Photo: Michael Kumm
Unbeknownst to many people, a relatively new debt instrument is being hotly debated behind closed doors by investors, policy makers and most importantly, by bankers.They are called Contingent Convertible (CoCo) Bonds.
Put simply, a CoCo bond is a security similar to a traditional convertible bond in that there is a strike price (conversion price). However they become convertible only when a specific event occurs.
Examples of such triggering ‘events’ are:
– If the share price exceeds a certain price (higher than the strike price)
– For banks the condition may be that it will convert to equity if the issuer’s tier one capital falls below a limit.
It is important to note that unlike a convertible bond, CoCo bonds don’t give the bondholder an option to convert to equity. The conversion is automatically triggered if the said ‘event’ takes place.
All the issuances of the CoCo bonds have been by banks so far. European banks have been frontrunners in this with U.K.’s Lloyds Banking Group PLC and Dutch cooperative Rabobank Nederlands leading the pack. Credit Suisse joined the group earlier this year. The Swiss Bank’s transaction involves US$ 2 billion 30-year non-call 5.5-year CoCo bonds priced at 7.875 %. The triggering events that shall cause conversion to shares are
• if the bank’s common equity Tier-1 capital falls below 7% of normal, or
• if the Swiss regulator determines Credit Suisse requires public-sector support to prevent it from going insolvent.
The issuance wasn’t much of a surprise to the market as Swiss banks were expected to come to with CoCos after their regulator set highly conservative bank-capital targets.
From the point of view of the bank that issues this security, this is attractive because it tops up the issuer’s capital automatically when the NPL (Non-Performing Loans) loans go up or there are derivative losses. Instead of the bank looking at the government for a bailout when it makes huge losses, it can bail itself out by getting a new injection of capital from conversion of the CoCos. And when the bank isn’t going through a rough time, it accounts for the CoCos as debt on its balance sheet, pays interest rate on them and consequently doesn’t dilute its earnings.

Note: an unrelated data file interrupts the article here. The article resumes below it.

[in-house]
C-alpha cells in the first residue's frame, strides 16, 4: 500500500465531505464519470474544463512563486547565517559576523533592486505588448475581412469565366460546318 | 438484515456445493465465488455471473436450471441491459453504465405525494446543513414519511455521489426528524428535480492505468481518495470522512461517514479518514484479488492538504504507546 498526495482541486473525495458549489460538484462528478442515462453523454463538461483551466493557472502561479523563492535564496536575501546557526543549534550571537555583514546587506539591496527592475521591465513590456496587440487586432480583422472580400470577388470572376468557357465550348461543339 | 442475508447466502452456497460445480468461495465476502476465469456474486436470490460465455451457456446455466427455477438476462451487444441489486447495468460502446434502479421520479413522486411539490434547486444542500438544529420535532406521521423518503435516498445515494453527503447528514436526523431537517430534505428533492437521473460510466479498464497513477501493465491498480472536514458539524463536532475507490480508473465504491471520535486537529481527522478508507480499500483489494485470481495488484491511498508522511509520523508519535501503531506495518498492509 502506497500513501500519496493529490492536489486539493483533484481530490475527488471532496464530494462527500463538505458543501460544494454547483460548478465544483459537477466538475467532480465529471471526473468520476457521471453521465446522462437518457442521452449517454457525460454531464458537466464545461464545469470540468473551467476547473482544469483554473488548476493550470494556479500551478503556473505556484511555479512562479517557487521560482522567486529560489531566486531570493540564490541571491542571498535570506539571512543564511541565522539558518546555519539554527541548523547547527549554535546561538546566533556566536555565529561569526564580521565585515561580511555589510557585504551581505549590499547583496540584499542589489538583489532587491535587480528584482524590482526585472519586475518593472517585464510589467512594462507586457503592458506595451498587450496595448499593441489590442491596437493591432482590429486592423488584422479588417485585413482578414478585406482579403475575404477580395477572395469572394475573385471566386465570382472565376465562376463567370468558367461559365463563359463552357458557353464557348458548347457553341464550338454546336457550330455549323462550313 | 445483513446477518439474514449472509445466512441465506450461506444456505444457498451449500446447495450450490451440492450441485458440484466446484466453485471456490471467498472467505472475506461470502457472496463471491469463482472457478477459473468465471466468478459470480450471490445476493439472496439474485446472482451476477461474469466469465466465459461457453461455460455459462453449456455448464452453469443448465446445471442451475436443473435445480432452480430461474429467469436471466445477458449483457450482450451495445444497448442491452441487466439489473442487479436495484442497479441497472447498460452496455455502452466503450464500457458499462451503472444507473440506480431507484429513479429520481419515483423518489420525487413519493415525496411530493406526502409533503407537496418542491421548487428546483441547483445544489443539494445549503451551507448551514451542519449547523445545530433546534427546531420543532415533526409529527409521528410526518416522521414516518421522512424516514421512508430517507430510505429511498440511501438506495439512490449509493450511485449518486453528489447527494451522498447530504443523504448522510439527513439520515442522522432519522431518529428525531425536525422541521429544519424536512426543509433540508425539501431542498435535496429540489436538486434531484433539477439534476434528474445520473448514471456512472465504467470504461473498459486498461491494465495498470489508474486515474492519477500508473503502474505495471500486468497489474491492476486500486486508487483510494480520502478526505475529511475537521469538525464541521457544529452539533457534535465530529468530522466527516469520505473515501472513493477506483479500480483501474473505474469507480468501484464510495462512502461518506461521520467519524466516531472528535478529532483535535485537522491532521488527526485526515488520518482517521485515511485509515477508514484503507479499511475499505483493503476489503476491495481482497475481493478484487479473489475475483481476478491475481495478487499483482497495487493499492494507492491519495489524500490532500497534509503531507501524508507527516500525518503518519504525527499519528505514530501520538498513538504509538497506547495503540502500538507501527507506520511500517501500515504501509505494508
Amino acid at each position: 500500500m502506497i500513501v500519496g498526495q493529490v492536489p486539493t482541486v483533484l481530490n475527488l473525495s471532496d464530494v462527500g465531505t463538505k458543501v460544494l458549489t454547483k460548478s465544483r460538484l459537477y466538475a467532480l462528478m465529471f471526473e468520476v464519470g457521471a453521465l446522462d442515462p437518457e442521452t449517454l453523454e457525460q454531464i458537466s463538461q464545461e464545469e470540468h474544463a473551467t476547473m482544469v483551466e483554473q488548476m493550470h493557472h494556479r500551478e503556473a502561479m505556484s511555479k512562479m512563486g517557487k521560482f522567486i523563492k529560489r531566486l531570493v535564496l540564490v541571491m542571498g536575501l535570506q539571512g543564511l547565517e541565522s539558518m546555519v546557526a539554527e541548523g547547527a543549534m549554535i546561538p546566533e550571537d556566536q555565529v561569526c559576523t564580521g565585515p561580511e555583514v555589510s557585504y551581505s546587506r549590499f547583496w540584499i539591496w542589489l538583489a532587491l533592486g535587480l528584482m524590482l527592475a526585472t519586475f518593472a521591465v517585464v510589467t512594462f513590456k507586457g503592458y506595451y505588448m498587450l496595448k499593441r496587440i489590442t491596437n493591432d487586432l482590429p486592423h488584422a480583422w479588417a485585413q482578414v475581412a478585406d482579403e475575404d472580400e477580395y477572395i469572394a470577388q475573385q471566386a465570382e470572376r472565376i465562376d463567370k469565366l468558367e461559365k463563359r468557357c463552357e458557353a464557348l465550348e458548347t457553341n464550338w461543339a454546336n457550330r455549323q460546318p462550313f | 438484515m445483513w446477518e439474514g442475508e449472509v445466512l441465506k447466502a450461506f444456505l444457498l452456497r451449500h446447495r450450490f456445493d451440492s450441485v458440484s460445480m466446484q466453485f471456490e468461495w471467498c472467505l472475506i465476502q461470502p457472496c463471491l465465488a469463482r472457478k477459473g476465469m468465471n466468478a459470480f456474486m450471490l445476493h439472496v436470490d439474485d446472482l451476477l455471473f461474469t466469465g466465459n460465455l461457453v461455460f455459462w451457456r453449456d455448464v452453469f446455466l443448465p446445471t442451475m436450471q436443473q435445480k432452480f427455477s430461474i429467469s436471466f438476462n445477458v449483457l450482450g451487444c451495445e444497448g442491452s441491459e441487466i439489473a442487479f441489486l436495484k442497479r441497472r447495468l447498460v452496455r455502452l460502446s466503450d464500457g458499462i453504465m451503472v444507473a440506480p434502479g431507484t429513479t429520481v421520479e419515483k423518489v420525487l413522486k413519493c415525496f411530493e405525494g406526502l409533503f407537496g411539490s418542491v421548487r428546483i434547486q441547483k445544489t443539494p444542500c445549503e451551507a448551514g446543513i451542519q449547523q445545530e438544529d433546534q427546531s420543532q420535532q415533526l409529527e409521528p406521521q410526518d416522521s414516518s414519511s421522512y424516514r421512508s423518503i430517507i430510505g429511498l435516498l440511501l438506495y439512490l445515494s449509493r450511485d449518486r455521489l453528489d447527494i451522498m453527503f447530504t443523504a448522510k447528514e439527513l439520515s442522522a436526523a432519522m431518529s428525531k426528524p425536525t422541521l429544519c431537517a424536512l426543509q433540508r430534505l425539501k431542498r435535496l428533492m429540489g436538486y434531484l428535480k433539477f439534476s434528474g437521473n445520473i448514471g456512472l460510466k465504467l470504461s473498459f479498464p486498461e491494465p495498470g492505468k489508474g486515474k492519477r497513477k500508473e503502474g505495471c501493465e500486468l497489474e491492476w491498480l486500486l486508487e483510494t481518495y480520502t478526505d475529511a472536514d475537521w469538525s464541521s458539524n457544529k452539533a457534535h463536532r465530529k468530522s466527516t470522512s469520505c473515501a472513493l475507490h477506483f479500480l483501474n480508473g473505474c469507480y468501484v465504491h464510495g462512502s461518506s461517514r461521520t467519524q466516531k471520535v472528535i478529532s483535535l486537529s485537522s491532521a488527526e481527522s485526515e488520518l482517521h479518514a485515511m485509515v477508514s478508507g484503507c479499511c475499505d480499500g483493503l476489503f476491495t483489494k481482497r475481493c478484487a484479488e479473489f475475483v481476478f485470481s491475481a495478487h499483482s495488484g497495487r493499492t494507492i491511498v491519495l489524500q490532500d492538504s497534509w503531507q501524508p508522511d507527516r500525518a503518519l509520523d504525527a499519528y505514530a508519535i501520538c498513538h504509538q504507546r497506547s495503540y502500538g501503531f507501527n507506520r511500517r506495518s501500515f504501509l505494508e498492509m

It is roughly estimated that over US$ 1 trillion of CoCo bonds shall be issued over the next few years as banks respond to new Basel III regulatory requirements on liquidity and capital adequacy.
NEXT WAVE OF CoCos: AMERICA
I expect the next surge in CoCo bonds to come from the U.S. where the banks have heavily relied on government bailout during the financial crisis of 2008. Of course there are important factors like regulatory approval, yields offered by CoCo bonds over US Treasuries, the first bank which decides to test the waters etc. to be considered before that happens. However it won’t be far-fetched to envision a realistic scenario in the near future when the Federal Reserve stops QE-II and banks can’t look towards the Government for life support anymore. CoCos can then be used for what I call ‘opportunistic capitalisation’ by these banks. In effect, CoCo bonds put the onus of bailing out banks that blow themselves up on its debt holders (of CoCo bonds) instead of the government. That is not such a bad way of preventing the tax payer’s money to be used to rescue irresponsible banks. Financial innovation meets public welfare, finally!!
CoCos IN ASIA
Banks in Asia didn’t get scathed as much as their American counterparts during the financial crisis. Consequently they didn’t require much government aid to ride the storm. However with Basel III norms which sets Tier 1 capital to 6 % starting 2015 they would be hard pressed to be sufficiently capitalised. At the same time, more clarity on Basel III regulations would still be needed, especially on where CoCos would fit in the capital structure to encourage Asian regulators to take definitive steps on them.
I am particularly interested in seeing how Chinese banks go about raising funds. Recently the China Banking Regulatory Commission has issued new regulations to bring the management of the country’s banking system in line with the Basel III requirements. The new rules will keep the minimum capital adequacy ratio at 11.5 % for big banks and 10.5 % for small banks. I won’t be surprised to see a flood of CoCo bonds by Chinese banks in 2012-2013 similar to that of high-yield bonds by Chinese real-estate companies in 2010-11.
CoCo bonds are a smart way of protecting tax payer’s hard earned money in case of a financial meltdown in the future. At the same time they shall aid banks in meeting the Basel III norms. I feel it is just a matter to time before a few banks, most of them American, start issuing CoCo bonds causing a domino effect of new issuances around the globe. Who knows, in an attempt to liberalize the RMB, China may introduce RMB-denominated CoCo bonds for its banks.
Just the way these bonds require a trigger to convert to equity, similarly this debt instrument needs a trigger itself to go viral. And I don’t think that the investors shall have to wait too long for that to happen. Watch this space.
(Tanuj Khosla is currently working as a Research Analyst at 3 Degrees Asset Management, a fund management firm in Singapore. He can be followed on Twitter @Tanuj_Khosla. Alternatively he can be reached at [email protected] Views expressed are personal.)
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